Chef Irene Li
We recently spoke with Irene to find out more about the world of mobile foodservice and its differing processes from work-life in a brick-and-mortar restaurant kitchen.Read Bio
Introducing Casual Fine Dining
You’ve coined your restaurant “Cork & Craft” as refined comfort food – offering classic favorites and fine dining inspired dishes. Explain the inspiration behind this style of food program.
I like to have approachable flavors that everyone can relate to with a style of plating and presentation that allows me to be an artist as a chef while surprising guests with a "wow" factor when they eat with us.
When creating your menus, how do you find a balance between the classic and fine dining dishes. Explain the impact this has on your flavor process.
A lot of the time, I'll try to take the classic flavors and add a little twist. That way, it's something diners know but altered in a way that makes it different than any way they've experienced before.
For example, in the last Chefs Roll competition, I took common parmesan crisps and integrated spices into them, totally changing the flavor. The food was familiar but with regards to the flavor, it allowed them to taste something they haven’t had.
Are there any challenges involved in fusing these two very distinct cooking styles together to create your menus, specifically in terms of flavors and ingredients?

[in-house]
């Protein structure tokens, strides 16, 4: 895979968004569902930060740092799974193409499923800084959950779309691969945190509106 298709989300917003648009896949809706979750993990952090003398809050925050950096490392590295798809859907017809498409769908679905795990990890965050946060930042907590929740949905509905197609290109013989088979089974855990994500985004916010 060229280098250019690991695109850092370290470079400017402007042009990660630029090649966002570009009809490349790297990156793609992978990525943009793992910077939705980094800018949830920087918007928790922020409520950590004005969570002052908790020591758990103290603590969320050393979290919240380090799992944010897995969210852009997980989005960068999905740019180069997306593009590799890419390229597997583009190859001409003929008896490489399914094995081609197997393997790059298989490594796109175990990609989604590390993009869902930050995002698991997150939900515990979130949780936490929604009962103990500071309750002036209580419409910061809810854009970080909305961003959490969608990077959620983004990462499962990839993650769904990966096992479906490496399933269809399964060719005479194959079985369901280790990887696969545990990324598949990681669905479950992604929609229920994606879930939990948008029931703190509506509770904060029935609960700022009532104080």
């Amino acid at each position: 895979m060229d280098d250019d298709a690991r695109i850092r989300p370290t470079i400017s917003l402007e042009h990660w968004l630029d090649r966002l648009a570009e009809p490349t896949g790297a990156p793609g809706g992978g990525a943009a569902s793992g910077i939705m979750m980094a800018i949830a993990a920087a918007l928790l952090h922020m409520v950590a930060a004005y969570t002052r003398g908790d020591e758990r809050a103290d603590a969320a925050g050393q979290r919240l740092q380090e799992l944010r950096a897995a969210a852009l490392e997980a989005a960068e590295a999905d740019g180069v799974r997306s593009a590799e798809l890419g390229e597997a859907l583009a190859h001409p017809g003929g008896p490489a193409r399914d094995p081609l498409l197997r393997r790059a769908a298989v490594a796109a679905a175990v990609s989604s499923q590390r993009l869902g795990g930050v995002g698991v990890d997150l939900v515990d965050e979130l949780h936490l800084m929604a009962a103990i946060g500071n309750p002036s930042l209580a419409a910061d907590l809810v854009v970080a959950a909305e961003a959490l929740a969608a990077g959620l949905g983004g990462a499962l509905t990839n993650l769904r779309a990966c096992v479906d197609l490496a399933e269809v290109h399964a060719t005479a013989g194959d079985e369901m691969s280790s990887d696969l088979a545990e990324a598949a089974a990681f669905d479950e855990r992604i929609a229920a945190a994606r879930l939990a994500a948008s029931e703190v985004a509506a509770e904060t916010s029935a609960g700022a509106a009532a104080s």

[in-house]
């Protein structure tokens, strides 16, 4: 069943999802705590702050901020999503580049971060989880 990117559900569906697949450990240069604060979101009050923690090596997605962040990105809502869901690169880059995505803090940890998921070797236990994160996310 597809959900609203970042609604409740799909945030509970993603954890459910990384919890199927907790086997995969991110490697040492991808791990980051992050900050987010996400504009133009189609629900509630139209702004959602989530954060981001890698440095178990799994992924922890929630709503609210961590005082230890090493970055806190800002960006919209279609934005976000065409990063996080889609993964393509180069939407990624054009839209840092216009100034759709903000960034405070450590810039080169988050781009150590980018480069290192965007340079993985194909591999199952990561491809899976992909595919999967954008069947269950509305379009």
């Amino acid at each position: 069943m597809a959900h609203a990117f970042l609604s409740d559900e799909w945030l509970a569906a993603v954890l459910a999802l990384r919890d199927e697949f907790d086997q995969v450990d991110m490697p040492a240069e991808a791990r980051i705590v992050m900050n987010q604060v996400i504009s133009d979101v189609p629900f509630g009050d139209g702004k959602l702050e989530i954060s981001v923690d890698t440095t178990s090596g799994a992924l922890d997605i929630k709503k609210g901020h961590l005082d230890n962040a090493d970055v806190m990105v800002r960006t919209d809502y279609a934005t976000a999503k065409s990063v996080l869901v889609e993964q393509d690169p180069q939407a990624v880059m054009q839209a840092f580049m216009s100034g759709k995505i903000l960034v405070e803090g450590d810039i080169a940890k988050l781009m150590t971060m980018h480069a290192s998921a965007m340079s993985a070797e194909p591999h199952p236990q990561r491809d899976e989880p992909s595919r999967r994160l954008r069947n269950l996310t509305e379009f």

I wouldn’t say that I face many challenges in creating refined comfort food because of its approachable factor. Guests know it, they’re not scared of it and helps to eliminate the difficulty factor.
Are there any distinct cooking styles or techniques you tend to use when creating your dishes? Which flavor ingredients will you always use regardless of whether you’re creating a casual or fine dining dish?
The style of cooking I use is known as California cuisine. It's a combination of techniques whether they're Japanese, French, American; I use a little bit of everything to create my menus.
For example, last fall I made this Hamachi crudo dish that has a Japanese, French, American style with its brown butter powder, shisito relish, celery puree and a soy Yuzu marinade.
In terms of ingredients, I don’t really have a certain one that I typically use; however, I do tend to use as much fresh, in-season products as I can whether it’s for a fine dining dish or a casual bar item.
Can we expect to see a fine-dining inspired dish with a classic comfort food twist make its way to the center-of-the-plate?
Right now, we're getting amazing sun fruit that we’re playing up on our menu. With fall on its way, we are also planning our new menu which will feature root vegetables, apples and pomegranates.
Define Scott Cannon’s signature flavor and dish.
One item that has been kept on the menu since I started is my signature Jidori chicken breast. This chicken is pounded out, stuffed with couscous and a brown butter carrot puree. The brown butter is something that I’m drawn to and it has received the best feedback and response from our patrons. It’s artistically plateable but it’s also approachable in flavor and comforting.